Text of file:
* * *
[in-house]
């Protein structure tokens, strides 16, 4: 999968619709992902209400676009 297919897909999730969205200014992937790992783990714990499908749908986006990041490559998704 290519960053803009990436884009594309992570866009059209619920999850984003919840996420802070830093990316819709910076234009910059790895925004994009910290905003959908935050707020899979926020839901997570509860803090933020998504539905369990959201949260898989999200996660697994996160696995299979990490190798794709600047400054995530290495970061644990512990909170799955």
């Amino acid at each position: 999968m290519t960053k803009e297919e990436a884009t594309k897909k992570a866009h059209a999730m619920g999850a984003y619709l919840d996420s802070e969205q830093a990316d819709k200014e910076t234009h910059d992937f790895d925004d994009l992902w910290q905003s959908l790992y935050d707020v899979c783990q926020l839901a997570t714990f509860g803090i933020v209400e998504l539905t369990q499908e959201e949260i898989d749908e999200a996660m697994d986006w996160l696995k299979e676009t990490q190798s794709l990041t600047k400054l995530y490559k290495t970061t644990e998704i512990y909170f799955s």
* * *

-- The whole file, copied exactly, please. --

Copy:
[in-house]
């Protein structure tokens, strides 16, 4: 999968619709992902209400676009 297919897909999730969205200014992937790992783990714990499908749908986006990041490559998704 290519960053803009990436884009594309992570866009059209619920999850984003919840996420802070830093990316819709910076234009910059790895925004994009910290905003959908935050707020899979926020839901997570509860803090933020998504539905369990959201949260898989999200996660697994996160696995299979990490190798794709600047400054995530290495970061644990512990909170799955």
């Amino acid at each position: 999968m290519t960053k803009e297919e990436a884009t594309k897909k992570a866009h059209a999730m619920g999850a984003y619709l919840d996420s802070e969205q830093a990316d819709k200014e910076t234009h910059d992937f790895d925004d994009l992902w910290q905003s959908l790992y935050d707020v899979c783990q926020l839901a997570t714990f509860g803090i933020v209400e998504l539905t369990q499908e959201e949260i898989d749908e999200a996660m697994d986006w996160l696995k299979e676009t990490q190798s794709l990041t600047k400054l995530y490559k290495t970061t644990e998704i512990y909170f799955s």